Stolovaya is unusual, even for a Russian restaurant. Traipse in the front door and the first thing you see isn’t a stage with a woman in sequins belting out a song and pounding the Casio, but a red banner with a picture of Vladimir Lenin looking his fiercest. Further inside, the effect is multiplied by hammer-and-sickle motifs and posters featuring communist slogans. Are the patrons committed Marxists, ready to grab a brick and leap onto the barricades at the slightest provocation? No, for the impassive customers, who sit around the long tables alternately drinking fruit compote and vodka, this is clearly an exercise in nostalgia, tongue planted firmly in cheek.
Once the place was called Russian Style Ravioli, and it specialized in pelmeni (dumplings shaped like bulging navels) and vareniki (half-moon pierogi) stuffed with such plebian ingredients as mushrooms, potatoes, veal, cottage cheese, cherries, and cabbage. At Stolovaya both types of dumplings are still featured on the menu, 25 to a platter heaped with caramelized onions, for the unbelievable price of $4.95. The cabbage vareniki were a particular favorite one evening, the shredded vegetable slightly sweet and well on the way to becoming sauerkraut. Indeed, lots of things are mildly fermented at Stolovaya, including an omnibus pickle platter wherein half the selections are fruits. If you’ve never tasted pickled watermelon or pickled purple grapes, don’t miss the chance.
Stolovaya is not a restaurant exactly, but something more like a military mess hall — what the French called a bouillon in the early 20th century. It caters mainly to working men who are either unmarried or intent on getting away from their wives with a tableful of comrades. The food is plain and copious and so low-priced that three friends and I recently ate a ginormous meal of 12 dishes along with flagons of French beer, and the tab came to $103. Did I mention that the bill included tax and tip?
So, what’s good here besides pelmeni and vareniki? The herring app ($5.95) is a formidable-size fish, the lovely firm flesh cut into swatches and served with boiled potatoes. The french fries are some of the best in Brooklyn, made from cheap potatoes that stay soft and creamy inside with the skin partly intact, fried until they become as tan as Brighton Beach sunbathers at summer’s end. A big table-size serving is $4.95 (or $6.95 heaped with mushrooms), but since every dinner comes with a choice of fries, rice, or mashed potatoes, hold off ordering them until you’ve seen the entrees and decide you must have more.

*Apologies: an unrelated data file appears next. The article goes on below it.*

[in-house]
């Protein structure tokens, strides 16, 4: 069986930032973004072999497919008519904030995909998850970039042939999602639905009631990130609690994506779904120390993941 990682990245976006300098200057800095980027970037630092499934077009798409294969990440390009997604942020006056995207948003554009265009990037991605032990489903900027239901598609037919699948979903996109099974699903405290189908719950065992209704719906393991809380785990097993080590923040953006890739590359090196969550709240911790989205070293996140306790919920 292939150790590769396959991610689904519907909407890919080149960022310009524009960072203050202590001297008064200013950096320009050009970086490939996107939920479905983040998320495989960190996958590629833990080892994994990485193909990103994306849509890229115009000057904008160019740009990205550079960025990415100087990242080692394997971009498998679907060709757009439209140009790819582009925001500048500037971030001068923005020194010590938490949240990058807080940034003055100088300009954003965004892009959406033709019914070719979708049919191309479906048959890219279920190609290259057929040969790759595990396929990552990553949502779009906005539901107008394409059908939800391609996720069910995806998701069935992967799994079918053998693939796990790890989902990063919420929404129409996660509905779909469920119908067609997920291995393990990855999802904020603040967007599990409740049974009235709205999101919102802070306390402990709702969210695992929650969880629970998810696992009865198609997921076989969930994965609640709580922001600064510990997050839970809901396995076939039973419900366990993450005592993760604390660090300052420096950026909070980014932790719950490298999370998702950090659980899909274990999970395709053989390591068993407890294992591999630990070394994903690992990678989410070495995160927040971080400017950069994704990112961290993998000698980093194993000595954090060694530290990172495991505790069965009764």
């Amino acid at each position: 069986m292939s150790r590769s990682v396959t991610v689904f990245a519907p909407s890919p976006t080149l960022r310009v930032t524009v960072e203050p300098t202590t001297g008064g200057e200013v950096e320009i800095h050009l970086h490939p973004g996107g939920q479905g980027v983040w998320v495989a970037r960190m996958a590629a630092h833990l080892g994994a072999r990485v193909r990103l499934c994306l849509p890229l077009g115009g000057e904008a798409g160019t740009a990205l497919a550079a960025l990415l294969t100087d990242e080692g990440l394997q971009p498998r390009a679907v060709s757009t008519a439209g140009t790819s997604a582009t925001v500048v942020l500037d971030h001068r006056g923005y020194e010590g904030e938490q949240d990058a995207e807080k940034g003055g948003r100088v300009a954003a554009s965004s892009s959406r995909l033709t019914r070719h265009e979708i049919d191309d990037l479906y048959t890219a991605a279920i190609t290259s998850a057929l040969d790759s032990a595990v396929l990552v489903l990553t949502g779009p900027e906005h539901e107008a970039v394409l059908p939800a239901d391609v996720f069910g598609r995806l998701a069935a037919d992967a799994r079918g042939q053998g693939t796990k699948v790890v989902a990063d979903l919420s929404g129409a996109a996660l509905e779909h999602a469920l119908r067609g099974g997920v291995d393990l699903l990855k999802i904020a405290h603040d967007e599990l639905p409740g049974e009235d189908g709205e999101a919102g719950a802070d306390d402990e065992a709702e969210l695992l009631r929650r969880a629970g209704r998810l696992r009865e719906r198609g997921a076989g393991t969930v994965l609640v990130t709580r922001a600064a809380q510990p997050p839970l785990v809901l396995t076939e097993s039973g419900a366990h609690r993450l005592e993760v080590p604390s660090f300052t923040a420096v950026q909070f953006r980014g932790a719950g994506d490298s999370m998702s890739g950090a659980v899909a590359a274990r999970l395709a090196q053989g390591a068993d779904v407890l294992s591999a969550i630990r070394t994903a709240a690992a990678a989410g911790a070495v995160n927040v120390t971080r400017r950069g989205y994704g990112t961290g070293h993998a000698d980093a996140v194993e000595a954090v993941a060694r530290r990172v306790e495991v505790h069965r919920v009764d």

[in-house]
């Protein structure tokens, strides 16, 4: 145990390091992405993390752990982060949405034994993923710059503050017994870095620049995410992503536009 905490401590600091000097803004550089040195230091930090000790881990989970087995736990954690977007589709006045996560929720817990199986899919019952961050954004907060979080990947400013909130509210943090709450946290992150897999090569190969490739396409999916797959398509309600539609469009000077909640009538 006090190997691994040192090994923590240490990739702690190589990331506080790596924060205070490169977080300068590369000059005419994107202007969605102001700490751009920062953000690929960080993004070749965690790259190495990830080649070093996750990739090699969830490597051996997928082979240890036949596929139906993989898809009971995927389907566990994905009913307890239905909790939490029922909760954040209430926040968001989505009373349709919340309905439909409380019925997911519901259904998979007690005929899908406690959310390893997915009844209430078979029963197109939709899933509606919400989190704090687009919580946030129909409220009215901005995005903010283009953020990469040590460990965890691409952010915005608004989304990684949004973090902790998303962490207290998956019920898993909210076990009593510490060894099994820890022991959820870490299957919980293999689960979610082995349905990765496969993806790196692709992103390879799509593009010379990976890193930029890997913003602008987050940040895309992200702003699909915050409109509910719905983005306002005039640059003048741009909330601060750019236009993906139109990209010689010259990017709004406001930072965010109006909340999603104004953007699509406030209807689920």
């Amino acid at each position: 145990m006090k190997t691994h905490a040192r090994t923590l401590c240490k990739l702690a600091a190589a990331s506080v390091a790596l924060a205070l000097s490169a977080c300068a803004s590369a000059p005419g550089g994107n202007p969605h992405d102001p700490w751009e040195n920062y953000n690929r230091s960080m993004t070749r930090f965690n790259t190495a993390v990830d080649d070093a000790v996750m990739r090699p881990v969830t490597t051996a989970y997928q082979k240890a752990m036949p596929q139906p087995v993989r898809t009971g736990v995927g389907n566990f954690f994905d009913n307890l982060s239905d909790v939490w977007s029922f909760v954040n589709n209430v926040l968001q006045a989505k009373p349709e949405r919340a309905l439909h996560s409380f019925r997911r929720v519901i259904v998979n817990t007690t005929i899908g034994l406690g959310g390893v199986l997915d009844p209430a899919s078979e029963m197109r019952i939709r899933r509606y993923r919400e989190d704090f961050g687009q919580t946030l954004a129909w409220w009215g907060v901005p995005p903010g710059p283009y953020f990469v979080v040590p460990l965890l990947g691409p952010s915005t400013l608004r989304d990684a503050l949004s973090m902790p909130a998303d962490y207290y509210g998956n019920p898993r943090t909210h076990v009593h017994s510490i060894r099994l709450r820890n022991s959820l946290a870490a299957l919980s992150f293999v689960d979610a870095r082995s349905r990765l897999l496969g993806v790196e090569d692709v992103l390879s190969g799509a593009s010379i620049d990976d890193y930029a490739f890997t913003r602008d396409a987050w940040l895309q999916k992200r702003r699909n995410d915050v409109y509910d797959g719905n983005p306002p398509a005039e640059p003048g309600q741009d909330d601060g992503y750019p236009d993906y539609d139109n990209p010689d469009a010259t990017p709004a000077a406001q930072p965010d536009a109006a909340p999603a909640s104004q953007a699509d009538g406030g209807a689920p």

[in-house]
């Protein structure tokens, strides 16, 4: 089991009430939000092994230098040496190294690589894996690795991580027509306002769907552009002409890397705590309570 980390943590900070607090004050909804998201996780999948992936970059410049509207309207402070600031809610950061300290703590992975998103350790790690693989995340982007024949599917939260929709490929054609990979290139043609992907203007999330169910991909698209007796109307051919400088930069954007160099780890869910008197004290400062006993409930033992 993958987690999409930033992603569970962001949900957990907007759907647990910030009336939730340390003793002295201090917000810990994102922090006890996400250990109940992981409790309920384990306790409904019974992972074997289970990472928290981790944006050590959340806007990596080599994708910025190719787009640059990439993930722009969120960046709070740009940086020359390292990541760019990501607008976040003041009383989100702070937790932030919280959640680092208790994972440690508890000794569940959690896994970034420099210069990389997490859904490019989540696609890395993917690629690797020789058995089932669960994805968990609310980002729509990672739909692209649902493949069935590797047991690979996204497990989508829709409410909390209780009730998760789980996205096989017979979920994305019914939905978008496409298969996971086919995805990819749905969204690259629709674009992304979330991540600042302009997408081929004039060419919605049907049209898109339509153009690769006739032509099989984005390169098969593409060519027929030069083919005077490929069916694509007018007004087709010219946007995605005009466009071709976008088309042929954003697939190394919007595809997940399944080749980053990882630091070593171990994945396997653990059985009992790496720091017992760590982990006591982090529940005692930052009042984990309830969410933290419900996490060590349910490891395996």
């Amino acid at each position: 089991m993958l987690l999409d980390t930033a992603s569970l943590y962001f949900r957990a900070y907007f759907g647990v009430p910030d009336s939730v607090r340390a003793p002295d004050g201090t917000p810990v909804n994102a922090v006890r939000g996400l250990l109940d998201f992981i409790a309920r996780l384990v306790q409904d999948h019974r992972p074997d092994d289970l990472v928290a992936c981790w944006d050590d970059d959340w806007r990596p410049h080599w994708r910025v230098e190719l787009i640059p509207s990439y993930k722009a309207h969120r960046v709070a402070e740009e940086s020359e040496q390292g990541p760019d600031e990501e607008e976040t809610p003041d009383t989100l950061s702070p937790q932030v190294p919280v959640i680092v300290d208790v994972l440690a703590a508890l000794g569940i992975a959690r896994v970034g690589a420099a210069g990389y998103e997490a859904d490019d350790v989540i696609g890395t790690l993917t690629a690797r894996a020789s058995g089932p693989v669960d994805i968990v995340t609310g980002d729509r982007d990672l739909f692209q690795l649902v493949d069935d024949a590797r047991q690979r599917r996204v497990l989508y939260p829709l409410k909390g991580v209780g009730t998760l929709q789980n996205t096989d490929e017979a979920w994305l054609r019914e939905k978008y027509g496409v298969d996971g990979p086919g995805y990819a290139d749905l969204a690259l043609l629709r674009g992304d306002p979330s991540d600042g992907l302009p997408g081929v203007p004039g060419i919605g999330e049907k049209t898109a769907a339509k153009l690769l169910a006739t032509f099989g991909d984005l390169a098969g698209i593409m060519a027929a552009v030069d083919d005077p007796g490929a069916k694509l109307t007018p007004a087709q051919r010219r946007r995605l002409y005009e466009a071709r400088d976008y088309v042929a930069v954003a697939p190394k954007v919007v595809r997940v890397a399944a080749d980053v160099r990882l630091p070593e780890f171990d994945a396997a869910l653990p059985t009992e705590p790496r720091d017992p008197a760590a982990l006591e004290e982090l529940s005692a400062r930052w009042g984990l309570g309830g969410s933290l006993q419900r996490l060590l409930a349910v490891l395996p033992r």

Here are the best full-plate meals: Uzbek-style kebabs ($7.90 to $9.90) come two to a portion, featuring 10 hunks of chicken, pork, beef, lamb, or Chilean sea bass — which you should skip since the species in often unsustainably caught, or perhaps because its real name is Patagonian toothfish. The lamb ribs are gloriously fatty and fully absorb smoke from the charcoal over which they’ve been cooked. Chicken tabaka is a Georgian classic (referring to the former Soviet republic), a full bird flattened under a brick, cooked to a sienna shade, then paved with crushed garlic. You’ve never had better fried chicken, but sawing it with the dull knife provided may prove a challenge.
Anything called "cutlet" is great, including "country style pork cutlets" ($6.95) and the more elitist pork chop ($9.95), which is really just a pair of cutlets glued together by some culinary legerdemain, then battered and fried. For the heartiest appetites, beef stroganoff comes in a hollowed-out loaf of bread, meat plus mushrooms in a gravy thickly laced with sour cream. If you exercise the french fry option as far as starch goes on this entree, dipping them in the gravy is among dining’s greatest delights. There are seafood entrees, too, including whole fish skillet-sauteed — at $10 to $15, quite a deal. Other entrees reflect the czarist obsession with French food, including a not-very-good version of chicken kiev, and a much better "rabbit in white sauce," which sounds like something from Alice in Wonderland. In fact, the single best dish on the menu is French: holodets, a perfect bone-broth aspic dotted with morsels of chicken, making a sort of savory super-Jell-O.
At this point a caveat must be issued. Stolovaya (which means "cafeteria" or "canteen" in Russian) doesn’t give a damn about vegetables or your reverent attitude towards them. While the entrees with their attendant starches are voluminous, the vegetable component is invariably just shredded cabbage and a hillock of baby peas poured cold from a giant can. Usually, the Russian diners who line the tables leave peas and slaw behind. You may want to bring some fancier vegetables in from the outside to complement your meal. At Stolovaya, it’s BYOV.
Cost: Dinner for two including a serving of pelmeni, two main courses, and two half-liters of draft beer, including tax and tip, $30.
Sample dishes: Siberian pelmeni, achi-chuck (tomato and onion salad), grilled bronzini, lamb leg with vegetables, chicken tabaka.
What to drink: You can bring your own bottle of vodka on the down low, or enjoy Stella or Corona on tap. Non-alcoholic choices include compot fruit beverage; and kvass, made from fermented rye bread, with a very low alcohol content (typically, 1.2%)
Bonus tip: Absolutely don’t miss the pelmeni or the vareniki.